Webb Scheutzow Two Place Helicopter

Webb Scheutzow helicopterWebb (LEFT) and draftsman Jim Durbury busy on Model B as billiard balls click merrily overhead.

The Amazing Two Place ScheutzowBee Helicopter

Webb’s Wonder From The Pool Parlor Basement

ARTICLE DATE: July 1967

Webb Scheutzow Model B helicopter

The gamble of a lifetime. A two-place helicopter with a simplified rotor using off-the-shelf auto parts to sell for $12,000 — that’s half of today’s lowest priced copter; so W.S.’s dream may now come true.

A new little whirlybird is hatching in the basement of a pool room in Northern Ohio. When full-fledged and avail­able in the middle of 1968, it could slash a cost barrier that has kept would-be rotary-wing pilots from dark­ening the skies with relatively inexpensive two-place helicopters.

Quiet, Webb Scheutzow (that’s “Shoit-so” — as a Brooklyn husband would tell his bride: “I gotta rip in my shirt, so sew it up!”) has been tending the nest since mid-1961 to bring forth his dream-bird. It is the biggest gamble in his 48 years. But 40-hrs of flying by a production proto­type have produced a strong flavor of success.

Using a remarkable “Flexhub” rotor invented by Scheutzow, the machine has reached 90-mph with some speed still remaining. It controls better than any, says Webb. It responds beautifully, say the pilots conducting flight tests.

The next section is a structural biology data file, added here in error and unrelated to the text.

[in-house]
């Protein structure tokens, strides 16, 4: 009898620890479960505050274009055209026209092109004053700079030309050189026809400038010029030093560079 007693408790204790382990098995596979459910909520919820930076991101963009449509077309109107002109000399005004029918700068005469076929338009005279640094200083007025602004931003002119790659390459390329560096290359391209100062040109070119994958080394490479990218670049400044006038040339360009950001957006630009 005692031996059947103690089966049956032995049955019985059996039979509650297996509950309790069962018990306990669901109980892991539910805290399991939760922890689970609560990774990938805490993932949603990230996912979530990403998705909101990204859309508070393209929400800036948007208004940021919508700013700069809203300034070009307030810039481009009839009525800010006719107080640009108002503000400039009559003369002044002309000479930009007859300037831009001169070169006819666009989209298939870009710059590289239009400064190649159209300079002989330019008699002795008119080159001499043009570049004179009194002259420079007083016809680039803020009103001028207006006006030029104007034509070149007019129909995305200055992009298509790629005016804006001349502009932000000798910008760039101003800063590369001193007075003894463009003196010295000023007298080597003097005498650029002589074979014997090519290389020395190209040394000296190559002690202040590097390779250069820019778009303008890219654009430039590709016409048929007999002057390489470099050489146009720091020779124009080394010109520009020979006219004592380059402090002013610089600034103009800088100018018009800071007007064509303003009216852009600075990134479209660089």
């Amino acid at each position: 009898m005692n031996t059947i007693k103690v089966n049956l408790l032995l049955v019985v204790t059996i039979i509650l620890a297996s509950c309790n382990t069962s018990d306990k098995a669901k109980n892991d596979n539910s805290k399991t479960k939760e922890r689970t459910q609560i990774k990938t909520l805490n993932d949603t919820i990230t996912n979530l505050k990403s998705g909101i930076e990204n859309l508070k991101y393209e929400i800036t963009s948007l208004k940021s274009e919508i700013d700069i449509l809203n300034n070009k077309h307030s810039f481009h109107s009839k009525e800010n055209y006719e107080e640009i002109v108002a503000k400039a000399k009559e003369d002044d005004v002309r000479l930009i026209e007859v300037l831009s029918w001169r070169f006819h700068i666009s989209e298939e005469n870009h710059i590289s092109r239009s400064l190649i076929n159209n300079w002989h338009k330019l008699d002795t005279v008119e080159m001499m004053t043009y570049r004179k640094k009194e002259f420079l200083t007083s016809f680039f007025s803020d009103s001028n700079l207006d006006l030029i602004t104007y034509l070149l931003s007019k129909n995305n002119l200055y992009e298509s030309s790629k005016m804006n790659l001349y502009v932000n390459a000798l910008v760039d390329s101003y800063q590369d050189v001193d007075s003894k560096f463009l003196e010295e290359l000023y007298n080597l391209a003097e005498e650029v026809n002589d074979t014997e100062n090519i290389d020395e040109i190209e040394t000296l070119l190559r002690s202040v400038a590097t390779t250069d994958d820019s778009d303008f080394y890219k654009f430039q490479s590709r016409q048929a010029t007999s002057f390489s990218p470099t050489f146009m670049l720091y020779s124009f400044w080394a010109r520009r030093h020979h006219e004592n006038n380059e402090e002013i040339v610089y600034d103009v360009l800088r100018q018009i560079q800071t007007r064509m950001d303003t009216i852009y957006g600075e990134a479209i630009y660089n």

They’re all working toward certification by the end of 1967. Then they expect that a plant somewhere in suburban Cleveland will be tooled up for production. Such a timetable, plus many other factors being exactly right, could put Scheutzow Model B’s on the market by July 1968 at the lowest price of any two-placer, $12,000.

Scheutzow is convincing when he explains how the price contains a small “pad” to keep it realistic. Webb already has placed orders for certain production parts and materials that require the longest lead-time, like rod-ends and bearings for the control system. He’s signed for January 1968 de­liveries.

It is the Flexhub that is Webb’s key to low cost. The unusual hub carries two rotor blades mounted in rubber; it is fitted with low cost rubber bushings common to both the aircraft and automotive industries. These bushings simplify construction and for opera­tion do not require lubrication.

easy helicopter storage

Two-blader would store easily in $100 you-build-it A-frame hangar.

EDITOR: This is an early introduction of the elastomeric type bearing crossed with a hingeless rotorhead design. Both of these innovations would later be refined into other systems that are credited with reducing 2 per rev vibration and control loads.

Also, and significantly, the hub is driven by a multiple V-belt transmission system instead of a precision made aircraft-type gear box. Maintenance reduction was one of Scheutzow’s primary goals, plus low manufacturing costs.

He figures his Model B will require about as much maintenance as a four-place fixed-gear Cessna single-engine Skyhawk. Webb’s copter has dispensed with ball and roller bearings. Inspection of the Flexhub after 20-hrs flying indicates good durability and plenty of support for Scheutzow’s theories.

“The helicopter is here to stay, but only the availability of the small, inexpensive, low-maintenance-cost model is going to make it a universally accepted transporation tool,” declares Scheutzow.